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Freight forwarders have welcomed Etihad’s announcement this morning that it is to buy a 49% stake in troubled Alitalia. But there remain question marks over whether the EU will allow the deal to go ahead.

The Italian carrier, which now focuses on short haul, has debts of some €800m and has been searching for an investor since shareholder Air France KLM walked away from its plea for more cash late last year.

The Franco-Dutch airline still markets its cargo capacity, however, although shareholder Poste Italiane had also been tasked by Alitalia to help commercialise its belly space – a move put on hold when Etihad and Alitalia started talks.

While both Etihad and Alitalia are not commenting on the deal, or on any new cargo strategy, Italian forwarders are pleased.

“I think this is positive,” said Lorenzo Delogu, airfreight export manager at Cotalia, in Milan.

“Alitalia used to be a very good carrier, but now it is not so good at cargo as it has a limited capacity and network. Etihad will be good for it, if it means it will be able to offer a wide range of destinations.

“Of course we would prefer to use Alitalia, if it can offer a proper network.”

Massimo Roccasecca, international business development manager for SDA Express Courier, part of the Poste Ialiane Group, said he expected Alitalia’s network to grow as soon as the deal was sealed.

“I think Etihad has made a very smart move. It will get more traffic rights and slots. And a bigger network is exactly what Etihad should be looking at.

“When Emirates put in a passenger flight between Milan and New York, it gave us the equivalent of a freighter a week, which was needed. And since Cargoitalia left the market, we have had no direct to flights to India, which is one of the most important trade lanes for Italy. I’d put a flight there immediately if I was James Hogan [Etihad CEO].”

Mr Delogu warned, however, that a stronger Alitalia Cargo could damage Cargolux Italia’s business.

“Most of its traffic is moved by truck to Luxembourg, but it could suffer a bit. It will depend on what operation Etihad sets up in Milan.”

That will depend on how the European Commission views the deal. The Italian government has backed the plan and the country’s transport minster has indicated that Etihad would be prepared to invest €1.25bn over the next four years. But with numerous complaints from rivals about Etihad’s funding, the European Commission could still scupper the deal.

A document leaked in May showed that Etihad had received $3bn in interest-free loans from its shareholding royal family, which it doesn’t have to pay back until 2027. Lufthansa has been particularly vociferous about the lack of a level playing field and could lobby the EU to prevent the deal. One source close to the European Commission indicated that Italian authorities had received a letter in February recalling the basic EU rules on airline ownership.

Etihad already has stakes in Air Berlin (29.21%) and Aer Lingus (4.1%) in the EU, 49% of Air Serbia, (with Serbia planning to join the EU), as well as a 34% share in Darwin Airline – now called Etihad Regional, a Swiss company, and stakes in Virgin Australia (19.9%), Air Seychelles, (40%) and Jet Airways (24%).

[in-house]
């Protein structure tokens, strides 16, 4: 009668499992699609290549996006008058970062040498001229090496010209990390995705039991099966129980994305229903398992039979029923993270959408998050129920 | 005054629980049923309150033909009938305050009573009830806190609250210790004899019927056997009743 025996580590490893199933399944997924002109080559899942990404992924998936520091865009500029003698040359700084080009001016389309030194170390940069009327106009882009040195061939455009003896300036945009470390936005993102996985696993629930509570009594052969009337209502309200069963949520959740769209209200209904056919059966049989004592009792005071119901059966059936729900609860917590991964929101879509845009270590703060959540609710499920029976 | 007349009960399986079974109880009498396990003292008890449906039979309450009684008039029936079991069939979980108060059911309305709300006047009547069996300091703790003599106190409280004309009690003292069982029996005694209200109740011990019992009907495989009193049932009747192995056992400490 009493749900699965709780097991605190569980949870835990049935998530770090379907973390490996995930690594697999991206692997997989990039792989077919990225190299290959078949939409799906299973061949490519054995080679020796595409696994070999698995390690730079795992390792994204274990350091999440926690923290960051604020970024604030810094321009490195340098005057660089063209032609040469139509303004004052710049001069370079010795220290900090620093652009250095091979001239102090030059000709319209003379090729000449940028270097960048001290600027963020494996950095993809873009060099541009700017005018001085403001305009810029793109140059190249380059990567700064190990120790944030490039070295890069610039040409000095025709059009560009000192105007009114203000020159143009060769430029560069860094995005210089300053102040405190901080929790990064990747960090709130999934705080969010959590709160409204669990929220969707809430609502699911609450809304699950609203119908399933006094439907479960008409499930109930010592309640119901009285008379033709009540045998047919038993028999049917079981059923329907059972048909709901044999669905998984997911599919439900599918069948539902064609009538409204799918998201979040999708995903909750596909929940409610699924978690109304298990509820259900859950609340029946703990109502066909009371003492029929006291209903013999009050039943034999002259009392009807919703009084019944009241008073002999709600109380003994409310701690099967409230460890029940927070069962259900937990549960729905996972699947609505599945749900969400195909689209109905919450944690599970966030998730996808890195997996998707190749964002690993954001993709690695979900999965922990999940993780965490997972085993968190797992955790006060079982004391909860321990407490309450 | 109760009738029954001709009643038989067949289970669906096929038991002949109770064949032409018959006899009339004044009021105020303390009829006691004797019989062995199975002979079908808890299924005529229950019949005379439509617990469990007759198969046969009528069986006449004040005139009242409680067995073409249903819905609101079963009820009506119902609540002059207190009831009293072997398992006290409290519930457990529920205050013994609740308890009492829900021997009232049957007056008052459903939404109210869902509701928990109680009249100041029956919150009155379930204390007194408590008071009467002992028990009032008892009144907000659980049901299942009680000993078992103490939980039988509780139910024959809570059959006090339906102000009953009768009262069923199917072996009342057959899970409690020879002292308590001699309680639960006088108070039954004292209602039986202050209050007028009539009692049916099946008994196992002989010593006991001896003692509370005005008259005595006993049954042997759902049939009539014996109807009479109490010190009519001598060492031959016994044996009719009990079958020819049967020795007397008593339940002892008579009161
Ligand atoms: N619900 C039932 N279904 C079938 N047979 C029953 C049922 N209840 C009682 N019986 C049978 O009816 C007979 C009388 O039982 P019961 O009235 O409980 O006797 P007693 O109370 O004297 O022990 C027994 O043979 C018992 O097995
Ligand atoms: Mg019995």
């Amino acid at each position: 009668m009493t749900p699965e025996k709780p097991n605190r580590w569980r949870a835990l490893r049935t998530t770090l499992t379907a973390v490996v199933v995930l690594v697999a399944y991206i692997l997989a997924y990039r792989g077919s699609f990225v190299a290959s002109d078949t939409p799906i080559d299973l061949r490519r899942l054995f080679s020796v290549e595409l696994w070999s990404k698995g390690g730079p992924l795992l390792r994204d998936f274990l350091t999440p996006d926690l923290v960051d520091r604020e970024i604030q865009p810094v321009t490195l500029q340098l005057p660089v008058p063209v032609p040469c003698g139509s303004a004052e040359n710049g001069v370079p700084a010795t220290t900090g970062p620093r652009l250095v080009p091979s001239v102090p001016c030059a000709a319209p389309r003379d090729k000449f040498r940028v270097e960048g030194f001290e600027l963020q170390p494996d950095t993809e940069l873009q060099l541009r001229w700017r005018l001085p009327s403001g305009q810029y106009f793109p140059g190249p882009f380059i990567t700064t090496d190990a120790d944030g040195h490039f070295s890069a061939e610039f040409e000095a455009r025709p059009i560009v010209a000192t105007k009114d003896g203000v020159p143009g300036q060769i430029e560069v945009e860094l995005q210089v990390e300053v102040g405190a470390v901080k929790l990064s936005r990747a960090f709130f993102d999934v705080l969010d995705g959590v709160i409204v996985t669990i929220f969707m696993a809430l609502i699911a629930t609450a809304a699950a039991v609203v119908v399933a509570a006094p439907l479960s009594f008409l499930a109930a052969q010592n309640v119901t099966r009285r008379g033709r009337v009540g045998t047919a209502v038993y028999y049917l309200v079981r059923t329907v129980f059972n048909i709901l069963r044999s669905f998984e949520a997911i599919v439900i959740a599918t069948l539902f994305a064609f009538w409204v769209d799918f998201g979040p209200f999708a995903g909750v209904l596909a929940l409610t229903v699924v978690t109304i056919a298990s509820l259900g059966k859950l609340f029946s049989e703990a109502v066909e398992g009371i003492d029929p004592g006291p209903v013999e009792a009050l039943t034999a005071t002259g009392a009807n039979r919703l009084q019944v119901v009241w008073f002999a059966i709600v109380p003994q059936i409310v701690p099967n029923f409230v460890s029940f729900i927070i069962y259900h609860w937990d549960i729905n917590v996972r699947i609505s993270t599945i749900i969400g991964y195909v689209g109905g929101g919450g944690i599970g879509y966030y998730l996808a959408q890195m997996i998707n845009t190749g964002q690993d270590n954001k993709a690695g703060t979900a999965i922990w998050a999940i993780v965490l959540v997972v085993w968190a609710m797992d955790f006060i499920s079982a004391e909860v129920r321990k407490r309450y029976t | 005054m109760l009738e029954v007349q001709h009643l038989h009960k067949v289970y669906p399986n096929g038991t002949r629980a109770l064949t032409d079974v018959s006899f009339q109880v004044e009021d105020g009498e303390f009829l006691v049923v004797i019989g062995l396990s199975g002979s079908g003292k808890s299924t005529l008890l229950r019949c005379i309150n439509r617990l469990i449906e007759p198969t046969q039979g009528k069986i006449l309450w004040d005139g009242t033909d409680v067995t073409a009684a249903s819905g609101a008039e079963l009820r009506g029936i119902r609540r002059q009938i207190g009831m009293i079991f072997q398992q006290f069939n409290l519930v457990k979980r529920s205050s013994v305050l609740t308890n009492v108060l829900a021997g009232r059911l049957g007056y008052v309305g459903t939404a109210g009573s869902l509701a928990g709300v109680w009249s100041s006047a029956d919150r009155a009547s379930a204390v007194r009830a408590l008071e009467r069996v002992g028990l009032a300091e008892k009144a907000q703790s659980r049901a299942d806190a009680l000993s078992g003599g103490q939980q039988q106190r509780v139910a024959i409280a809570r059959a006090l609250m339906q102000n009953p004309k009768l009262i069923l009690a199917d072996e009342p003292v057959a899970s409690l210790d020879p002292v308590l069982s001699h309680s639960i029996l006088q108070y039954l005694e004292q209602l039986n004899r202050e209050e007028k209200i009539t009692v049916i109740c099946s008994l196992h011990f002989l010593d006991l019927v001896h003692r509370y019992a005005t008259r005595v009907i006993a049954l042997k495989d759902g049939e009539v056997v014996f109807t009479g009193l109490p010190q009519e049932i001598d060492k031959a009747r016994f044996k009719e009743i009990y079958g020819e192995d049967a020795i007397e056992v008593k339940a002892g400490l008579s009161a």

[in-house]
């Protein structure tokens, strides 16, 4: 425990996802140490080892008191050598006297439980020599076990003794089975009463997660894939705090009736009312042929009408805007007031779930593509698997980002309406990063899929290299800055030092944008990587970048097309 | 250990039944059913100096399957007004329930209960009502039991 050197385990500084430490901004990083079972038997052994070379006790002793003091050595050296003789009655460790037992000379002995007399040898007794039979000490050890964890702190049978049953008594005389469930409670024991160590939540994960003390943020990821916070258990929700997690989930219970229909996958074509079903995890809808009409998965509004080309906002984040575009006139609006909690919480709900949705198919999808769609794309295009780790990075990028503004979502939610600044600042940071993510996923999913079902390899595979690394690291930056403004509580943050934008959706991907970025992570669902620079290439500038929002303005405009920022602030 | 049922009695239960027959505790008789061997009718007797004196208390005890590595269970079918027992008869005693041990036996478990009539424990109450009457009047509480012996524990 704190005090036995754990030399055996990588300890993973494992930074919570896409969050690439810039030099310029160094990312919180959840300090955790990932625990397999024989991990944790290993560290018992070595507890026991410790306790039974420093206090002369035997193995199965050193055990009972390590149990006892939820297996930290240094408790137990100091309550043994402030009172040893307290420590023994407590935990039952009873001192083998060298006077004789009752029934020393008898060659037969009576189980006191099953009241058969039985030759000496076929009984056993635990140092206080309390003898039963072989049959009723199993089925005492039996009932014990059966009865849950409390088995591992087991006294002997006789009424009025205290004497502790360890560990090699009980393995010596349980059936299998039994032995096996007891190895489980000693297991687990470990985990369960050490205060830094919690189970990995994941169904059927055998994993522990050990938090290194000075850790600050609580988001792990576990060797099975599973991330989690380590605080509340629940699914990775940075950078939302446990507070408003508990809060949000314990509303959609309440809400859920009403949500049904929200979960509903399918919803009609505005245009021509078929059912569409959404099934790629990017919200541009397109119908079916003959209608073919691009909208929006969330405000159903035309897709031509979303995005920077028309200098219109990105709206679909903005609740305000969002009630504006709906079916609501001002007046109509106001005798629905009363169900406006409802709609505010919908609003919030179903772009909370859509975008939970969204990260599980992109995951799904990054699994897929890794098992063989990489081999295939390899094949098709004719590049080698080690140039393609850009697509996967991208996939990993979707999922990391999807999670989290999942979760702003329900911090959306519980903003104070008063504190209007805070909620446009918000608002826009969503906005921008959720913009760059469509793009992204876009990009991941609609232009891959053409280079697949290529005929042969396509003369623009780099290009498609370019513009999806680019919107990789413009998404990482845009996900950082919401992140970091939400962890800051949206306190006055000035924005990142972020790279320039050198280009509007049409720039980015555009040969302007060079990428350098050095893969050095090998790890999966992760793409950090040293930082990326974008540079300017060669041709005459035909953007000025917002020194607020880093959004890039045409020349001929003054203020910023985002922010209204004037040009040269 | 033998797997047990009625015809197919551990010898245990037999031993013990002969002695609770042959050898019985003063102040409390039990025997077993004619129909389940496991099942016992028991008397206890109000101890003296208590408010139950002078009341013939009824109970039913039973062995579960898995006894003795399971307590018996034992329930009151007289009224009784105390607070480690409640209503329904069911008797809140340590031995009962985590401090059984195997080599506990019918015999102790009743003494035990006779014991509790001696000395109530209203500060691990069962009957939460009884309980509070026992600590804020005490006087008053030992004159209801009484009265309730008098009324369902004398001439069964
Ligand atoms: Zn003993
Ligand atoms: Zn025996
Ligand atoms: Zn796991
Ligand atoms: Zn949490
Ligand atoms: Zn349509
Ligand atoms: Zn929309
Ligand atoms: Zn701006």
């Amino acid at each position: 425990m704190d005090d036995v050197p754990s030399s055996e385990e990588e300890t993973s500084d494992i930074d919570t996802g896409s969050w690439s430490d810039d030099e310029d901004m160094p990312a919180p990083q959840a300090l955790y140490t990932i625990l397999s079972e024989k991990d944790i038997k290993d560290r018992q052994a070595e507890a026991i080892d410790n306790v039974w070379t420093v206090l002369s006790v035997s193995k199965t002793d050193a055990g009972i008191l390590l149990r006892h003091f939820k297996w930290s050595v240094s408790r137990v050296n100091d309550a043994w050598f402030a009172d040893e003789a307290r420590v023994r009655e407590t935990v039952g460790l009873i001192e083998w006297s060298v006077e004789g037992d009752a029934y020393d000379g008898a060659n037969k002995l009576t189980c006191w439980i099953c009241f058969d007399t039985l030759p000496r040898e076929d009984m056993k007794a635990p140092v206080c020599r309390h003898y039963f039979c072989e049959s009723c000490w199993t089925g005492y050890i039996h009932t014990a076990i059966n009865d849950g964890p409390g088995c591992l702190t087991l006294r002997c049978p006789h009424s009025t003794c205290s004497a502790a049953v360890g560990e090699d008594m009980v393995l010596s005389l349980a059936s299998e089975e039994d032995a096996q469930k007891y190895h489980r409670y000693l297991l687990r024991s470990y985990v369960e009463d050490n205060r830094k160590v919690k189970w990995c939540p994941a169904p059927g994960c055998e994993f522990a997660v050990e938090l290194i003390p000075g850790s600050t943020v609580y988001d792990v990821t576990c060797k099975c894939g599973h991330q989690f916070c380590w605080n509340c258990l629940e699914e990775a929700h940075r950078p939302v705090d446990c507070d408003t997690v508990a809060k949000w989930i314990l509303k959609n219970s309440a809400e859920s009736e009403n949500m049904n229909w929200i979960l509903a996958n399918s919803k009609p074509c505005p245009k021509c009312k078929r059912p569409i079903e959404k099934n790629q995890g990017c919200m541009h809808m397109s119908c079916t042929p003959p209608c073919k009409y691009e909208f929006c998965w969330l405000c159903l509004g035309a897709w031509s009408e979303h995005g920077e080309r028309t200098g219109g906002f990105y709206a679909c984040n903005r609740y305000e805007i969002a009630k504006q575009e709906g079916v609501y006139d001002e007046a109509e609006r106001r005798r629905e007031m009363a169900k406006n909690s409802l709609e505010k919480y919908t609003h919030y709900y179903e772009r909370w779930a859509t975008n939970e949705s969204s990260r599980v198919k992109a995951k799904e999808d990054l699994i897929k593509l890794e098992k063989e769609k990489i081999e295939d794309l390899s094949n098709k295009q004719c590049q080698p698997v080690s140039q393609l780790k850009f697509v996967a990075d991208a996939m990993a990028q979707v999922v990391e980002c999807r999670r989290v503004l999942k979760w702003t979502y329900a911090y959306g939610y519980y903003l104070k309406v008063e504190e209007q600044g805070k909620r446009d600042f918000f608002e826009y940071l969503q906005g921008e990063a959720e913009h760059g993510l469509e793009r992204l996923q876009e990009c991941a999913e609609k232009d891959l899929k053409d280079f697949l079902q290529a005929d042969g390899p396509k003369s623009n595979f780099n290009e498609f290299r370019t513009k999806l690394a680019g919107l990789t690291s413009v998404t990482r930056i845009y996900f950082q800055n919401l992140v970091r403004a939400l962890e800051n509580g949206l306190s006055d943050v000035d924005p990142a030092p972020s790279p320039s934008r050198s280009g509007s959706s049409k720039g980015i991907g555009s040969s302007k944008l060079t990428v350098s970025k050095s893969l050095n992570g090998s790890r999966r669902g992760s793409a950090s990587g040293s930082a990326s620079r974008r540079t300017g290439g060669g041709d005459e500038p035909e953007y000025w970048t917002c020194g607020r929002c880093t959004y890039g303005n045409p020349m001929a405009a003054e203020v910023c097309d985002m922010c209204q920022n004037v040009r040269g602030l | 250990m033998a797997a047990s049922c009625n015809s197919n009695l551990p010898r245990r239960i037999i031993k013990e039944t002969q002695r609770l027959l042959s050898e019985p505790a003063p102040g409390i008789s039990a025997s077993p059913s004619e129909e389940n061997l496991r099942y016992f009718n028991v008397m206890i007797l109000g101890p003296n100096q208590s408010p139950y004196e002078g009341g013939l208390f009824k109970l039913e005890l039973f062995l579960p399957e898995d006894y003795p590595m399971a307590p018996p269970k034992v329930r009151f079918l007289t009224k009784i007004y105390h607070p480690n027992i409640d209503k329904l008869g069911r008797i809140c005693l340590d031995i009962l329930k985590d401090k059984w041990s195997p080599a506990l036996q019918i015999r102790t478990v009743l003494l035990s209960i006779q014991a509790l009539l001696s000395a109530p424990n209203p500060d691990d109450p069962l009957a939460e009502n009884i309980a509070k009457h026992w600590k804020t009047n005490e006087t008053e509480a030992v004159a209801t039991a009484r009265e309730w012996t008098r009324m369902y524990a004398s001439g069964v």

With foreign companies allowed only a 49% share in EU airlines, with no “effective control”, analysts have questioned Etihad’s strategy. It is similar to Swissair’s acquisition plan in the 1980s and 1990s, which caused it to suffer a liquidity crunch that ended in bankruptcy.

With Etihad’s coffers looking a little healthier, that seems unlikely to happen, but, warn analysts, the strategy could lead to high costs. Not only is it bailing out Alitalia, but it has also stepped in to help Air Berlin, promising up to $255m in financial aid.

Etihad has argued that its strategy has allowed it to expand instantly while reducing costs and building partnerships. It claimed last year to have gained $184m in revenue in the second quarter from its partnerships. But Sir Maurice Flanagan, executive vice-chairman of Emirates, has said that investments were not worth it because they “eat up an enormous amount of senior management time”.

But the real question will be whether Etihad can convince the EU that it would not have “effective control” over Alitalia, which could be difficult. Etihad and Alitalia have been in talks since December, but negotiations were said to be slow as Alitalia had refused to make job cuts part of the deal.

A European  Commission spokesman told The Loadstar: “It is for the Italian authorities who have granted the licence to make an assessment and ensure that control remains in EU hands. However, the Commission can if necessary, as it has done in other cases, request the relevant documentation to reassure itself that EU law has been complied with.”

The Commission is currently analysing several deals including Delta/Virgin, Czech Airlines/Korean Air, Air Berlin/Etihad and Cargolux/HCNA.

Mr Roccasecca added: “Etihad is very cautious and very smart. It will step lightly – although Lufthansa may be a  problem.”

A spokesman for Etihad told The Loadstar that there was no time frame on any ruling, but that the two carriers would work to finalise the deal “as soon as possible”.

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